Stop for a second and take a look at the T-shirt you're wearing. Do you know it can take 2,700 liters of water to produce the cotton needed to make it?
Photo Credit: Mangtre Team
Some parts of modern life are, at this point, widely known to cause environmental harm — flying overseas, using disposable plastic items, and even driving to and from work, for example. But when it comes to our clothes, the impacts are less obvious. So, what is the problem with the fashion industry?
As consumers worldwide buy more clothes, the growing market for cheap items and new styles is taking a toll on the environment. In fact, the fashion industry is the second-largest polluter in the world, just after the oil industry. Generally, apparel production accounts for 10% of global carbon emissions. By 2050, it could consume up to a quarter of the world’s carbon budget. The fashion industry is also the second-largest consumer of water worldwide, using around 79 billion cubic metres of water each year.
Why is this the case?
1. Water Consumption:
Cotton needs a lot of water to grow but is usually cultivated in warm and dry areas. That’s why up to 20,000 litres of water are needed to produce just 1kg of cotton. At the same time, a huge quantity of freshwater is used for the dyeing and finishing process for all of our clothes (200 tons of fresh water per ton of dyed fabric).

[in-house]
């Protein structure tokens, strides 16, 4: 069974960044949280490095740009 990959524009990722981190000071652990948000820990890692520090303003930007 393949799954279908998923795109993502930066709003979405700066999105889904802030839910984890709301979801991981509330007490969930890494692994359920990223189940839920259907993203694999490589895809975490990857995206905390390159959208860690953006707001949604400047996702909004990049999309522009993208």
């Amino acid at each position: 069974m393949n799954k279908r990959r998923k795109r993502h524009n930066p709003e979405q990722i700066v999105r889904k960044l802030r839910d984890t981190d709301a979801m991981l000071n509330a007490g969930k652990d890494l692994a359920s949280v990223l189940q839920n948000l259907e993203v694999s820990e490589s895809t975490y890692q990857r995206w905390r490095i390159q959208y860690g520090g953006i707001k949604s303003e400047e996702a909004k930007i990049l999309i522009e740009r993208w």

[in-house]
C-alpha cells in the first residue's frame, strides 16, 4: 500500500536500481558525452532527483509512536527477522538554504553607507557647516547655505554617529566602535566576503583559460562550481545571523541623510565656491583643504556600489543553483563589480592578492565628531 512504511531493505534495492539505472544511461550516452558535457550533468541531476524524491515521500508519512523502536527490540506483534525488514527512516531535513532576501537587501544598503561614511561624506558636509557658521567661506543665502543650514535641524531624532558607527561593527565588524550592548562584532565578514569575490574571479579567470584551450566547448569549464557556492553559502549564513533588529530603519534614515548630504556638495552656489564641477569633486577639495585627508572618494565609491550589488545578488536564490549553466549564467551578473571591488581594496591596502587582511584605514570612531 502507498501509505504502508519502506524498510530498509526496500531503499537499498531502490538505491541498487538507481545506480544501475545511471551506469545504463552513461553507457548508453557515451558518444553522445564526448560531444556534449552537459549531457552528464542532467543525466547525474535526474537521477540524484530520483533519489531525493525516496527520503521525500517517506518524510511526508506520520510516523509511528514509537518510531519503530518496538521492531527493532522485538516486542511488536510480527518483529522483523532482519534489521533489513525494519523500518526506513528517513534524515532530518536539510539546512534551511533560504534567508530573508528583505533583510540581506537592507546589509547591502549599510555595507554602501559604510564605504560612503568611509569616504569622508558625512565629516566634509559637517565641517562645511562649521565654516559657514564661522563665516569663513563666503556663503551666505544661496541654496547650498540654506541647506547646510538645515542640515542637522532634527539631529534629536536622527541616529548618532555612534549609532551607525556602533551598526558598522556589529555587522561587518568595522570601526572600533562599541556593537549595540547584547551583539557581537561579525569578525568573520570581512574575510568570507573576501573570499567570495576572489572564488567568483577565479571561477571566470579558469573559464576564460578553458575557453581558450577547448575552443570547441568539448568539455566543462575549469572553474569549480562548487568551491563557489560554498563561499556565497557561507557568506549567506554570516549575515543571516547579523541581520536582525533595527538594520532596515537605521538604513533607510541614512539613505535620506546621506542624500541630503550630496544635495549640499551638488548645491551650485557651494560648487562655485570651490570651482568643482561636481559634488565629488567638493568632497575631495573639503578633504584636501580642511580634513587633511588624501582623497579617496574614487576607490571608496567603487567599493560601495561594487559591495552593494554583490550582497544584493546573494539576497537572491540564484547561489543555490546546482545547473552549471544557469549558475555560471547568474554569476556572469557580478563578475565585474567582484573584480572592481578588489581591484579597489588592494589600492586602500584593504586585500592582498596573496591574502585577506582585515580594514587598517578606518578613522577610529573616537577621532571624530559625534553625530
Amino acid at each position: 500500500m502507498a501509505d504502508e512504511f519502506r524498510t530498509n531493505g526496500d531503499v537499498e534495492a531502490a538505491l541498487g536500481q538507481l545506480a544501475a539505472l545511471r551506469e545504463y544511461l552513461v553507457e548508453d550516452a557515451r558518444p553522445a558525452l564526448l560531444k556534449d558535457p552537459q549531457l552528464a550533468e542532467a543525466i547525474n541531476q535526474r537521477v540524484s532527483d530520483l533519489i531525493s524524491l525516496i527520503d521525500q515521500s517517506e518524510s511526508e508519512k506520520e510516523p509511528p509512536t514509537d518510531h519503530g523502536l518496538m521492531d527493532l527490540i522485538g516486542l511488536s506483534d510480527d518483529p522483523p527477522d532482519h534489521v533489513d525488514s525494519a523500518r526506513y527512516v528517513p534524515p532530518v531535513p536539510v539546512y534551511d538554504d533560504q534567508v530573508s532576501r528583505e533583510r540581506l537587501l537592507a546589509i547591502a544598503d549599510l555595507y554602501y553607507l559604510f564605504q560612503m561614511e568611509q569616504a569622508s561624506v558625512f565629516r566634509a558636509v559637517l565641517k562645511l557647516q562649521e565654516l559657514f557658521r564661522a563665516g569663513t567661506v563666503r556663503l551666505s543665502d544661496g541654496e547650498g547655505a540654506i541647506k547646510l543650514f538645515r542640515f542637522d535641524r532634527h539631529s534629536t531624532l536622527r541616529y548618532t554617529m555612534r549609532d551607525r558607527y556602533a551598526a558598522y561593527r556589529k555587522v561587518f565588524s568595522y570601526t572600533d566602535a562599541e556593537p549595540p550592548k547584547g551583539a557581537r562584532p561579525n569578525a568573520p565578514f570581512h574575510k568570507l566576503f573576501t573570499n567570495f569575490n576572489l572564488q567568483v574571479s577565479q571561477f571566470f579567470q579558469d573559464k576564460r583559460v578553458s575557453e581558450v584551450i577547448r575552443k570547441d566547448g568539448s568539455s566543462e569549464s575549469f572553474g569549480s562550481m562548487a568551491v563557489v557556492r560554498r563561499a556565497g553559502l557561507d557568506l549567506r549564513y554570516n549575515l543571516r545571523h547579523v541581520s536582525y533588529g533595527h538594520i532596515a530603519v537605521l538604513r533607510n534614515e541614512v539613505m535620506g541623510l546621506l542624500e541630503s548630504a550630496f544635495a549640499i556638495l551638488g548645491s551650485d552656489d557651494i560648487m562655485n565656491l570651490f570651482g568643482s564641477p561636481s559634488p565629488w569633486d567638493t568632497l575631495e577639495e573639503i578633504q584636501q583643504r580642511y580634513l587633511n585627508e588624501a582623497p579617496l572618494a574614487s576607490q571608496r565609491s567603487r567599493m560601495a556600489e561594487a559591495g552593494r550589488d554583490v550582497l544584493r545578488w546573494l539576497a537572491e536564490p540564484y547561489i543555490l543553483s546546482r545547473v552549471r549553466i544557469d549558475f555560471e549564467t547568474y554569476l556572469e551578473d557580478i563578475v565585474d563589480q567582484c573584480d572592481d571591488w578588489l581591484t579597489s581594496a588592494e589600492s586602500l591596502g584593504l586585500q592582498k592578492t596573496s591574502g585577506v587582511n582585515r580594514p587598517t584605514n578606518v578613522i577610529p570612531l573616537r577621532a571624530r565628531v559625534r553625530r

"85% of the daily needs in the water of the entire population of India would be covered by the water used to grow cotton while 100 million people in India do not have access to drinking water."
In most garment manufacturing countries, untreated toxic waste-waters from textile factories are dumped directly into the rivers. This water contains cancer-causing cadmium, lead, mercury, and chromium extremely harmful to the aquatic life and the health of the millions of people living by those rivers banks.
Another major source of contamination is the use of fertilizers for cotton production, which heavily pollutes runoff water and water vapor. Besides, cotton production needs more insecticides and pesticides than any other crop in the world.
While people bought 60% more garments in 2014 than in 2000, they only kept the clothes for half as long.
A lot of this clothing ends up in the dump. The equivalent of one garbage truck full of clothes is burned or dumped in a landfill every second.
Washing clothes releases 500,000 tons of microfibers into the ocean each year — the equivalent of 50 billion plastic bottles.
Producing polyester releases two to three times more carbon emissions than cotton, and polyester does not break down in the ocean.
But there are things we can certainly do.
Rethink fast fashion.
Switch to more ethical and sustainable brands.
Consider shopping secondhand.
Try to look for textiles made from recycled or organic fabrics.
Wash clothes less and line dry to save resources.
Instead of throwing clothes away at the end of their lives, donate, recycle, or reuse them as cleaning rags.
Cover Photo Credit: Mangtre Team